Wings, by Larisa Shepitko – Film Review

Wings was Larisa Shepitko’s debut feature after she graduated from the famous All-Russian State Institute for Cinematography.

The film follows forty-one-year-old Nadezhda Petrukhina, a once WWII Soviet pilot, now living a quiet but unsatisfactory and ordinary life as a principal at a trade school. While treasured and respected by the generation that experienced the same War, Nadezhda struggles to connect with the generation that followed hers. She disapproves of her daughter’s (Tanya’s) choices in men and worries that her daughter might discover she is adopted.

The film is filled with a sense of neverending alienation deepened by a rich array of subject matters. These topics create a cracking portrait characterized by remembrance, grief, longing, and the struggles that come with getting older. 

The film is a superb character study that, surprisingly, ends up providing more hope than sorrow. Maya Bulgakova’s portrayal of Nadezhda has incredible nuance. She effortlessly conveyed the profound, wounded warmth of the character underneath the thick exterior of sombre uprightness. That final closeup of her eyes filled with tears while in the cockpit gave me a punch of sudden sadness!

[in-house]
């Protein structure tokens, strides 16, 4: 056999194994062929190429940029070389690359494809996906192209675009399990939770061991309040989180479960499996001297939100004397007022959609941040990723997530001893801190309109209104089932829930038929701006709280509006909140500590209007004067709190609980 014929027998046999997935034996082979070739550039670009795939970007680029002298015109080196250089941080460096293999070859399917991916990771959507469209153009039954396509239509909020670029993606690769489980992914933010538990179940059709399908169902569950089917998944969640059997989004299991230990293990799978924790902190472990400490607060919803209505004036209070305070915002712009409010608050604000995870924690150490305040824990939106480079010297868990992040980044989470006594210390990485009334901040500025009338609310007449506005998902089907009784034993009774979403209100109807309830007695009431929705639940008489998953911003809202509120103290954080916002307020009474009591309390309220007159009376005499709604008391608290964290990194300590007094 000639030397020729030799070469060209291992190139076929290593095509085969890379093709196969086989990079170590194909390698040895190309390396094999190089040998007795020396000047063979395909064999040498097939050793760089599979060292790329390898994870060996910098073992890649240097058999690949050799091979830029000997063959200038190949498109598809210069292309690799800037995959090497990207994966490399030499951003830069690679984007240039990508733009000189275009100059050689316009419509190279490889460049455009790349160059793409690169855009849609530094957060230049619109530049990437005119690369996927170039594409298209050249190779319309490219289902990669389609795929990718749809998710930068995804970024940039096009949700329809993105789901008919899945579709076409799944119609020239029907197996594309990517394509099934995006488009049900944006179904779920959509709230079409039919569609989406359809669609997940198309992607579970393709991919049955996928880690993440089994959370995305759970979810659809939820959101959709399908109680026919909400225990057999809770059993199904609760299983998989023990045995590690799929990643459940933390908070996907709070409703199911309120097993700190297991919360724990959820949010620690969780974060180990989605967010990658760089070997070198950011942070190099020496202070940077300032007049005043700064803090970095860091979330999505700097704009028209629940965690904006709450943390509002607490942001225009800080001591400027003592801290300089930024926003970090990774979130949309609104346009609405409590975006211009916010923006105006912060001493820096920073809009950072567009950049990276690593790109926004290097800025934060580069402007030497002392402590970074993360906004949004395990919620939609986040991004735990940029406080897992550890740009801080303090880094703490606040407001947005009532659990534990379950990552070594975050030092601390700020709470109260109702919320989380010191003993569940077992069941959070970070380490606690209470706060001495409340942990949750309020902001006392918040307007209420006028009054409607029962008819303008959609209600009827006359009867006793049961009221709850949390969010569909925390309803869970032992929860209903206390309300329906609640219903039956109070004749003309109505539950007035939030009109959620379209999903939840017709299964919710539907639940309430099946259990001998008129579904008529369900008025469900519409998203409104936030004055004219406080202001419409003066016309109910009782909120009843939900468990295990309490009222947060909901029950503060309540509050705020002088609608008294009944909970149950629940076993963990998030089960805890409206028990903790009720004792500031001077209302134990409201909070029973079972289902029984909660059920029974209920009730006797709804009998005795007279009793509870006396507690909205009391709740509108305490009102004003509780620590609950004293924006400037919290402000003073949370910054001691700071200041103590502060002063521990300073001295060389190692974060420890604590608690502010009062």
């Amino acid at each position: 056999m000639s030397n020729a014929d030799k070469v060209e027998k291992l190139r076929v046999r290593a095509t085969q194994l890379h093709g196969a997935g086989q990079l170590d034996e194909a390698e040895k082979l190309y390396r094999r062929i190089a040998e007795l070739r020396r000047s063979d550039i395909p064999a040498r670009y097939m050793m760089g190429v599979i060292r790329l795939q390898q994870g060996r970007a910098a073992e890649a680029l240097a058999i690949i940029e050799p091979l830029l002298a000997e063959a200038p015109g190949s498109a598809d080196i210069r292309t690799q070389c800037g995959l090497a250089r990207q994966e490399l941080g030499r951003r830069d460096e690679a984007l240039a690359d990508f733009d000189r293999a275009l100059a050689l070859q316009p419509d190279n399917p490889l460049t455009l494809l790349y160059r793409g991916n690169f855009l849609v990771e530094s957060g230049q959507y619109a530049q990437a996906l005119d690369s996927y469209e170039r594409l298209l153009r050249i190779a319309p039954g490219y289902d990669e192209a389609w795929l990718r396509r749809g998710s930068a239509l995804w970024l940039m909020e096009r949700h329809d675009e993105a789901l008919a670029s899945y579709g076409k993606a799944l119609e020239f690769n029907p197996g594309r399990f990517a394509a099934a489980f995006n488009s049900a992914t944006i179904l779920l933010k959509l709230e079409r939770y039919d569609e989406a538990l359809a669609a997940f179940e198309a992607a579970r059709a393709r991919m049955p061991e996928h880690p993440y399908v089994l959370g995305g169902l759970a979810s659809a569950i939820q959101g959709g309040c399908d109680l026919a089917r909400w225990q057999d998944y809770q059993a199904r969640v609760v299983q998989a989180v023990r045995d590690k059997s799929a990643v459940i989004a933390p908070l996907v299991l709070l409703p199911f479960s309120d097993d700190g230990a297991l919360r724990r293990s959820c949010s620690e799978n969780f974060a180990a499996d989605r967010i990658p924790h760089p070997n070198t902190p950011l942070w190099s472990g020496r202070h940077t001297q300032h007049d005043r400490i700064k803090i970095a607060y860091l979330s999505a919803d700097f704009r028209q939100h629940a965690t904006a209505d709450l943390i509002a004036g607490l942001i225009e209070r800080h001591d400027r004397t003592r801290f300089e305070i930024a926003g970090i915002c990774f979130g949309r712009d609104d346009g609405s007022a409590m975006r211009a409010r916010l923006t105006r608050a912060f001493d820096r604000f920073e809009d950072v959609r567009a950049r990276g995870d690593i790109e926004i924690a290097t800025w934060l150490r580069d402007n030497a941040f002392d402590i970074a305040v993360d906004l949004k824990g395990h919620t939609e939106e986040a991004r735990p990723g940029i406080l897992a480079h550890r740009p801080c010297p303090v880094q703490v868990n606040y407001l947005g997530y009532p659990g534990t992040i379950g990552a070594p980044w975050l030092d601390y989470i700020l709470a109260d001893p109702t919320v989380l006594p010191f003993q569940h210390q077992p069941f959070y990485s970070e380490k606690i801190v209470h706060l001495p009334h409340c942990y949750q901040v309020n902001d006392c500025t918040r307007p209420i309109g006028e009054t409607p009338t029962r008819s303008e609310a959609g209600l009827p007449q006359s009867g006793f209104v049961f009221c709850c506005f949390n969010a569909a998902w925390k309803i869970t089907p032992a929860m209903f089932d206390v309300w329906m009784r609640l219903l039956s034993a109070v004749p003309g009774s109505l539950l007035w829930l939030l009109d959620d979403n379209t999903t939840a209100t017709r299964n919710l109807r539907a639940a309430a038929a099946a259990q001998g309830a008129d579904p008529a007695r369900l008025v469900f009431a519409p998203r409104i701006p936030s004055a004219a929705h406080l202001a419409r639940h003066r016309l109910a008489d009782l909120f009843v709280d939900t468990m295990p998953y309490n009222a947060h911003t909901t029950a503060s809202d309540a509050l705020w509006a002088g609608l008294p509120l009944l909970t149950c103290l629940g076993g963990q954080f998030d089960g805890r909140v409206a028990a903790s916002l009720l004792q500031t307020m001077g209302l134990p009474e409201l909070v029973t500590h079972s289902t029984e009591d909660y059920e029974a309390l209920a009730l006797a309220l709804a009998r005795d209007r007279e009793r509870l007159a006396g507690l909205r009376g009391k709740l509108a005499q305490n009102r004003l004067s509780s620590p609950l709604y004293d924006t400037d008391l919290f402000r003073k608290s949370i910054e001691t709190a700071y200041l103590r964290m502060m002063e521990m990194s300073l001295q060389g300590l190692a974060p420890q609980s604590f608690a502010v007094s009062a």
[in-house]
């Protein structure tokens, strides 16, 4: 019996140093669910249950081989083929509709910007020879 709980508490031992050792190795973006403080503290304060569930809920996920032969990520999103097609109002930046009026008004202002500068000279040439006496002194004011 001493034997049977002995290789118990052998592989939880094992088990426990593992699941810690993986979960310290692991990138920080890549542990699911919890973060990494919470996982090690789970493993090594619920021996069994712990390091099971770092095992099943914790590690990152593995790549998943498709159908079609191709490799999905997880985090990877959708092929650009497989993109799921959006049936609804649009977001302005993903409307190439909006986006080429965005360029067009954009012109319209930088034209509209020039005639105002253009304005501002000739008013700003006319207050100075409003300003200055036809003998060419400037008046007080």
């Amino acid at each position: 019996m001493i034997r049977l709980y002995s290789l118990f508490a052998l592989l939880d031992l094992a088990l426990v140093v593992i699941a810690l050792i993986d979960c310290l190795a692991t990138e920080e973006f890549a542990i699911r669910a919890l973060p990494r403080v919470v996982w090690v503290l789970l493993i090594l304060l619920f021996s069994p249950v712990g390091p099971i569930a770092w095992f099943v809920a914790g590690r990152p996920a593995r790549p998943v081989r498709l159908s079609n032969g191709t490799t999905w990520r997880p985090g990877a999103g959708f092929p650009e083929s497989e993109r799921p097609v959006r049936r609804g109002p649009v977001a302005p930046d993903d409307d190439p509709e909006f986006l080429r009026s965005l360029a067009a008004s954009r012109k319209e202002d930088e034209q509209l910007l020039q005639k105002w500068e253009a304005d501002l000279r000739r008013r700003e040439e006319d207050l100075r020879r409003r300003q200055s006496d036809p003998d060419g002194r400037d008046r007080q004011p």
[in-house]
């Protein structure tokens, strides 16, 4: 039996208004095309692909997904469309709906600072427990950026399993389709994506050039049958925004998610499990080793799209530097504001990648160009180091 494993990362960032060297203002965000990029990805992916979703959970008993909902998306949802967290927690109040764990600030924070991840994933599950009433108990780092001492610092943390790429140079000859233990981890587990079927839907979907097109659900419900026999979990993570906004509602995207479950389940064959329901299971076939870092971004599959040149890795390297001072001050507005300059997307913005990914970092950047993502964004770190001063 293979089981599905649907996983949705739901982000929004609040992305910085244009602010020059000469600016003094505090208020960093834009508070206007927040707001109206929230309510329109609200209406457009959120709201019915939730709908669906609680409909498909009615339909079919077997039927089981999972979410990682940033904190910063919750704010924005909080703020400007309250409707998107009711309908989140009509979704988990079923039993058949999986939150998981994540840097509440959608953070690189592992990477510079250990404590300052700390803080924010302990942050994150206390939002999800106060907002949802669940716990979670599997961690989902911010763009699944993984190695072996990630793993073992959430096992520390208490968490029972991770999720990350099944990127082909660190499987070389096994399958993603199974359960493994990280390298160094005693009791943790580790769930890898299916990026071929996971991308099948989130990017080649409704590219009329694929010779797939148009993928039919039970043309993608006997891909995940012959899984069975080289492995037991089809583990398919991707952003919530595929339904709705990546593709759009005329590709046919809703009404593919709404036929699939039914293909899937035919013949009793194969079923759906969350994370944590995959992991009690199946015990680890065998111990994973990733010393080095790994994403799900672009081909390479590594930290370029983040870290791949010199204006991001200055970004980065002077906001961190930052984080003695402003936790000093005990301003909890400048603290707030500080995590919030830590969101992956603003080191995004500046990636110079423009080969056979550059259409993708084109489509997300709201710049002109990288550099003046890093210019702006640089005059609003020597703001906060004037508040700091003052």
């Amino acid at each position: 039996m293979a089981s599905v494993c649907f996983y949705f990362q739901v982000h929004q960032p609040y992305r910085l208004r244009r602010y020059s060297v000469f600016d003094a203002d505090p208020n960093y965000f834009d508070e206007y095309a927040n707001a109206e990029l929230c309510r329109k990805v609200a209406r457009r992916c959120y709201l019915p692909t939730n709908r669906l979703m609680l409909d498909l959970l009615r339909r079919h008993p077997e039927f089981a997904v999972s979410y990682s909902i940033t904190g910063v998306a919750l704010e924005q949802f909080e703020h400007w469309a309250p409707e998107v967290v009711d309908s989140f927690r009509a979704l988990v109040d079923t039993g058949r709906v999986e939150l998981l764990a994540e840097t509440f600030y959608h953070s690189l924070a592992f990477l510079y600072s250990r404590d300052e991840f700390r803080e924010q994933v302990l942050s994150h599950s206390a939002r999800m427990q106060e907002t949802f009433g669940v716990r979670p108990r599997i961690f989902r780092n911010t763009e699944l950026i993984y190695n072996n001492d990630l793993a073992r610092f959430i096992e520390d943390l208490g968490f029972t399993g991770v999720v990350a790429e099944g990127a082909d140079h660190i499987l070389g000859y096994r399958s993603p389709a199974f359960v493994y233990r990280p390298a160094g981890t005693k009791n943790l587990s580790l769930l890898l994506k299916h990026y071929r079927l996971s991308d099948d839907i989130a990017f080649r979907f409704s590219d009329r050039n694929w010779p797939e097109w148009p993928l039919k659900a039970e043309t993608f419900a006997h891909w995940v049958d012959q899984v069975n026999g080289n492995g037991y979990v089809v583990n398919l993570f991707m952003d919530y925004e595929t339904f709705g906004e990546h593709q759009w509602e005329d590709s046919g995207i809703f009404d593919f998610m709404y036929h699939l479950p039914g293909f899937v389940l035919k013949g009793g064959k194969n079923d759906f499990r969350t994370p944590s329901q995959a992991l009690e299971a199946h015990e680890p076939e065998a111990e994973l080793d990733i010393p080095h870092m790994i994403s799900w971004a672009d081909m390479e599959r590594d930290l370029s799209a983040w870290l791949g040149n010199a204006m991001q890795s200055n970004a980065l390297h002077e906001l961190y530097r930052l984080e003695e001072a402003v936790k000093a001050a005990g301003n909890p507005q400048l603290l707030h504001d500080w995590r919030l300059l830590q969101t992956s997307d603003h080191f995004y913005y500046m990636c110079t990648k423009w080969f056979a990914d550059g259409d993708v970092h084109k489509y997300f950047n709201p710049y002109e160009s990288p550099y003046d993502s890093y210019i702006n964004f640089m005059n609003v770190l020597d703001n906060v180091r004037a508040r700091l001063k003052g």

Wings has a strong sense of Russian postwar nationalism, but it is not afraid to explore the morally ambiguous ramifications of that same nationalism on the human mind. Managing to also explore femininity through the lens of feminism while the movement was picking up steam worldwide.

I recommend this film to everyone who enjoys contemplating human existence and is interested in Soviet cinema. Please, let me know what to think about it.

Bye!


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My Thoughts on “Much Ado About Nothing” (play and film)

I watched and read Much Ado About Nothing, and here is what I think.

First, let’s talk about the 1993 film. It is wonderfully acted, let me tell you. With the magnificent ensemble of Keneth Branagh, Emma Thompson, Denzel Washington and Kate Beckinsale, who could expect anything less?

I have to give all due respect to the cinematographer (Roger Lanser) for using the landscape available so beautifully. Not to mention, the soundtrack (Patrick Doyle) goes amazingly well if the overall absurdist feeling of the film. Overall, the directing style (Kenneth Branagh) was suitable for the story being told.